The definition of measuring range
Measurement or measuring range is the total range that the device can measure in normal conditions. When I say normal, I mean no overpressure limits (OPL) or maximum working pressure (MWP), things like that. You’ll usually see this range when you look up on the vendor’s website.
See an example of a pressure device:
You can also calculate the measuring range by finding the difference between the upper range limit (URL) and the lower range limit (LRL) of the device.
Keep in mind the difference between calibration range and measuring range. Measuring or measurement range covers the total range of your device. However, you might not need that whole range for the measurement you are doing. Therefore, you should calibrate your device to read a range of values within the measuring range, and we call this your calibration range. Let’s see this in an example.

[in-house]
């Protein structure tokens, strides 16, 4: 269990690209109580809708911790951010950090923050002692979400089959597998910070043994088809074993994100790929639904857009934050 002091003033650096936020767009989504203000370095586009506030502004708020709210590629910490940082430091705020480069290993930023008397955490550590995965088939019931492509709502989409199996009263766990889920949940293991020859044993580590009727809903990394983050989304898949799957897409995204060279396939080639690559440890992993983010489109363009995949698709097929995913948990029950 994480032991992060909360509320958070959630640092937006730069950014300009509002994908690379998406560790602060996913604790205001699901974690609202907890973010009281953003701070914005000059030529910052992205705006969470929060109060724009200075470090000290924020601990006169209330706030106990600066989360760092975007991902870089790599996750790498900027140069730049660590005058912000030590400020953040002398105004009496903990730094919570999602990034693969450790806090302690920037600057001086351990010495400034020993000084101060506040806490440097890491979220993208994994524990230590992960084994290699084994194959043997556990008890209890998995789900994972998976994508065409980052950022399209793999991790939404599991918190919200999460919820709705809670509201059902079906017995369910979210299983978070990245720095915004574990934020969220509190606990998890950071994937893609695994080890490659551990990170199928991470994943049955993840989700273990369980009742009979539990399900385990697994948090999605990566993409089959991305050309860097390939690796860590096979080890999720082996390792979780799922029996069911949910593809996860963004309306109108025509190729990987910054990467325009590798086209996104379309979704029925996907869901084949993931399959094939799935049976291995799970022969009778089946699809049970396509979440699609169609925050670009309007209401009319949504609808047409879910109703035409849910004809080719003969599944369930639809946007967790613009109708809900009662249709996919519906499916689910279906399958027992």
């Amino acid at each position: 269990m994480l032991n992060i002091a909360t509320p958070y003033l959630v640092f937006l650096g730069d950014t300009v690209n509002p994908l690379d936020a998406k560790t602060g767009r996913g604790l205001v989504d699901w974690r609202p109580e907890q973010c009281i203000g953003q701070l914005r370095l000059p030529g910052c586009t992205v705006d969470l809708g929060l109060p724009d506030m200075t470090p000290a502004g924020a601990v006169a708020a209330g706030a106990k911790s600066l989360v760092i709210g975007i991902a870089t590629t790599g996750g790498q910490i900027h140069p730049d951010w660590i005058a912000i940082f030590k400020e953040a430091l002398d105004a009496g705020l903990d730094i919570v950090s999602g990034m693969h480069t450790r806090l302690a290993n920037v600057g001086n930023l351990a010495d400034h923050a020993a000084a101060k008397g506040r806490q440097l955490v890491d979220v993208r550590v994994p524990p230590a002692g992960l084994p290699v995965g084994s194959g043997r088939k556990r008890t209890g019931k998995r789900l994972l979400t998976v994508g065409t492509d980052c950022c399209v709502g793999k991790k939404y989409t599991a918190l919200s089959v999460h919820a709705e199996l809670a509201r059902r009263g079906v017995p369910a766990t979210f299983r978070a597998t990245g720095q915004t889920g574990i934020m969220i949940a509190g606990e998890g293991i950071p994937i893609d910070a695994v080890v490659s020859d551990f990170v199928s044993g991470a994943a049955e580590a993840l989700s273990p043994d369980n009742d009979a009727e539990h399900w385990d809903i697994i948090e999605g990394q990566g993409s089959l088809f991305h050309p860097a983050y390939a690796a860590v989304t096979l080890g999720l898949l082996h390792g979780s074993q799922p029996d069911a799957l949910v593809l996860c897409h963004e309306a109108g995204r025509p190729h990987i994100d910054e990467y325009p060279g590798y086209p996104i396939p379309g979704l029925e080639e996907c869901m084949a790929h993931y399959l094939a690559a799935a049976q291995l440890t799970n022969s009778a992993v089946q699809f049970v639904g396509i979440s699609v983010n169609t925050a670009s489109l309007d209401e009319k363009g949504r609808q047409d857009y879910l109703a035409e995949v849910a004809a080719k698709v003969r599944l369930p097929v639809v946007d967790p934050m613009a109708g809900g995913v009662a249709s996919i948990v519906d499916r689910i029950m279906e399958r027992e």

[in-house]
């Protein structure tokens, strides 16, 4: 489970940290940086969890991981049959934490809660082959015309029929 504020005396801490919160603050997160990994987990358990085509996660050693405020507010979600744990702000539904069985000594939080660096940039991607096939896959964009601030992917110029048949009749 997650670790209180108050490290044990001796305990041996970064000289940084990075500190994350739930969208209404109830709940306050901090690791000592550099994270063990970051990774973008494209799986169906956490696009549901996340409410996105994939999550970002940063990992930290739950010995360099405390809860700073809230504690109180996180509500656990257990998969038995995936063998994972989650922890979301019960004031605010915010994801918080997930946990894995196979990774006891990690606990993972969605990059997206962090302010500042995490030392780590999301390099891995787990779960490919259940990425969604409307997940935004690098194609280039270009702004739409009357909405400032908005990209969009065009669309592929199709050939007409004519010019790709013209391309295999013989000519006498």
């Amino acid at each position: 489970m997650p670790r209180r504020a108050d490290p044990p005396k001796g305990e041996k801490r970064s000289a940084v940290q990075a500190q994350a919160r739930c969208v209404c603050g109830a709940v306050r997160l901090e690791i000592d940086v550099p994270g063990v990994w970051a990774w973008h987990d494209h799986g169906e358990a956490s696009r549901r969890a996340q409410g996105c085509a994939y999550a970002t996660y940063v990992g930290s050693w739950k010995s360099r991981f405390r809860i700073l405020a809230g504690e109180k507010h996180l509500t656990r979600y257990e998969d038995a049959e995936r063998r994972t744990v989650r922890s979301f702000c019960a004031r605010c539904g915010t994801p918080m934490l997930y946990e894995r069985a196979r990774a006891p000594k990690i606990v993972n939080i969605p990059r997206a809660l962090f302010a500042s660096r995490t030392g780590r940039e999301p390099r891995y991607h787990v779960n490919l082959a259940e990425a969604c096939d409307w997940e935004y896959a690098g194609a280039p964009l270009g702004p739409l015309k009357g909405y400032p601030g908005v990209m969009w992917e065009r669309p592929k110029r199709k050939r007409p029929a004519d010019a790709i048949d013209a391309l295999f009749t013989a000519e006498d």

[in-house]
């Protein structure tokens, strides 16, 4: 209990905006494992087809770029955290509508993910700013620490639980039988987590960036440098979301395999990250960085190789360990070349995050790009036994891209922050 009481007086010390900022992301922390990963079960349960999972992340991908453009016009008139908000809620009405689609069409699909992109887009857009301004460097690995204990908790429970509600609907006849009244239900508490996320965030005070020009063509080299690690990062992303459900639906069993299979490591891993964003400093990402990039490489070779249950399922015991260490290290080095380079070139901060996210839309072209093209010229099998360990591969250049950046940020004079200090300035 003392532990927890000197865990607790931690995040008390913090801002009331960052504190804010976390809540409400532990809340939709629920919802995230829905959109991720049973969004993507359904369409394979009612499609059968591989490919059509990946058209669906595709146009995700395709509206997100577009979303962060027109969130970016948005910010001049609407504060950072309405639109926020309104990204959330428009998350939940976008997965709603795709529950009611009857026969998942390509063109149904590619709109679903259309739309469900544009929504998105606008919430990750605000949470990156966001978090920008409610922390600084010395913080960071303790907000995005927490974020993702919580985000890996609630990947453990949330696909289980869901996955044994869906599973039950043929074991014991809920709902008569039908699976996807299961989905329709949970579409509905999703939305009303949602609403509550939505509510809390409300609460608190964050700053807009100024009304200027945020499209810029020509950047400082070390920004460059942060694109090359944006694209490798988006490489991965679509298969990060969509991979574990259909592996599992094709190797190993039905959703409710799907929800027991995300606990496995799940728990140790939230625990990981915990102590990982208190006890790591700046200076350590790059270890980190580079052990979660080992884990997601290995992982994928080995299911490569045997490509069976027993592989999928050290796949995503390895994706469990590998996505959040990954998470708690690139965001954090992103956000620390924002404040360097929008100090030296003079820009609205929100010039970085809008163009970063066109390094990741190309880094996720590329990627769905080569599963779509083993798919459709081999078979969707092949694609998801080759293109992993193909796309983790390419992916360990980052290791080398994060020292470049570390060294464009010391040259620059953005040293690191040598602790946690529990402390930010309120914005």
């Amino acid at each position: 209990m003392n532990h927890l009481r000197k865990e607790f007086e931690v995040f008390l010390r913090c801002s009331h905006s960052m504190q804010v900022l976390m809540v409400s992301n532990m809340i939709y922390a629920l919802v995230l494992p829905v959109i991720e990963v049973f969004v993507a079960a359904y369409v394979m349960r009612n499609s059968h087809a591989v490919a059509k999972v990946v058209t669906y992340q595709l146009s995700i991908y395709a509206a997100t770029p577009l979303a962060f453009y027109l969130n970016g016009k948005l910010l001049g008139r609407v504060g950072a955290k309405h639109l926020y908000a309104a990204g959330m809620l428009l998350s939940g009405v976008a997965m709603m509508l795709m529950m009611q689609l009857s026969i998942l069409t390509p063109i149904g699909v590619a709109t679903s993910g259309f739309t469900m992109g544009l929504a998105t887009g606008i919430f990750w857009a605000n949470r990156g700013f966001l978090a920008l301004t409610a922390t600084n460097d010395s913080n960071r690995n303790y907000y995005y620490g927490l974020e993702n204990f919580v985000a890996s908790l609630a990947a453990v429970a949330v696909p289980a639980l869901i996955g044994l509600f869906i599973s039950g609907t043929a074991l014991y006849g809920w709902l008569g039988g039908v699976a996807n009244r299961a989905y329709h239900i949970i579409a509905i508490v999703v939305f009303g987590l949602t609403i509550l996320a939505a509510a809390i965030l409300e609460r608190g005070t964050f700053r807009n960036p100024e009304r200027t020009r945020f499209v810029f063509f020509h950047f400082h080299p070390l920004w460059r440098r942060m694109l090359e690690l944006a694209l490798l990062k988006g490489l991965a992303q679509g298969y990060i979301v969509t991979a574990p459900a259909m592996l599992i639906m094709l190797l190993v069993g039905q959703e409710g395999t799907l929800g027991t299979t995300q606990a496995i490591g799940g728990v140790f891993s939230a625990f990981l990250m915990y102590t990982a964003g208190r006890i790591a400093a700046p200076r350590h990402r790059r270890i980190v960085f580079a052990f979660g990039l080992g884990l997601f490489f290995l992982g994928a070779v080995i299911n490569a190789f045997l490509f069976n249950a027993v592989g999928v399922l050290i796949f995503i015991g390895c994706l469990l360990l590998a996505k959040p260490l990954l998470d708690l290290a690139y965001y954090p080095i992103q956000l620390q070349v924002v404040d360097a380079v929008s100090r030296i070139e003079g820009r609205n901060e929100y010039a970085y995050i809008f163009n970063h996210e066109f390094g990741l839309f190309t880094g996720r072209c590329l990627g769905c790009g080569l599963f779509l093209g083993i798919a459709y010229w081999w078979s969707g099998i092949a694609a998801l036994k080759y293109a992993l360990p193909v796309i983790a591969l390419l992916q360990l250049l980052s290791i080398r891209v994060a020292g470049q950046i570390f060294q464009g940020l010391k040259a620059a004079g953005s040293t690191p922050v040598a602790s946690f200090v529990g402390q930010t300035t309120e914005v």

If you’re looking into the Cerabar PMP75 from Endress+Hauser, the website states that it can measure pressures from -1/0 up to 400 bar (measurement range). But your process only varies from 30 to 100 bar. So you calibrate your device to read between 30 bar, your LRV, and 100 bar, your URV. That gives you your calibration range. And that’s it!
This measured range usually needs to be sent to a PLC, DCS, etc. In this case, we need a communication protocol to send it and ensure that our system will be able to understand it. For example for an analog output that works with 4/20 mA. We need to configure the device to match the values 4 and 20 to the measuring range of the devices and ensure that the PLC matches the same values. In the other hand, for digital protocols the only thing that matters is that the device and the system can “speak and understand” the same language, which means work in the same protocol. For example, Ethernet IP, Profinet, or HART.
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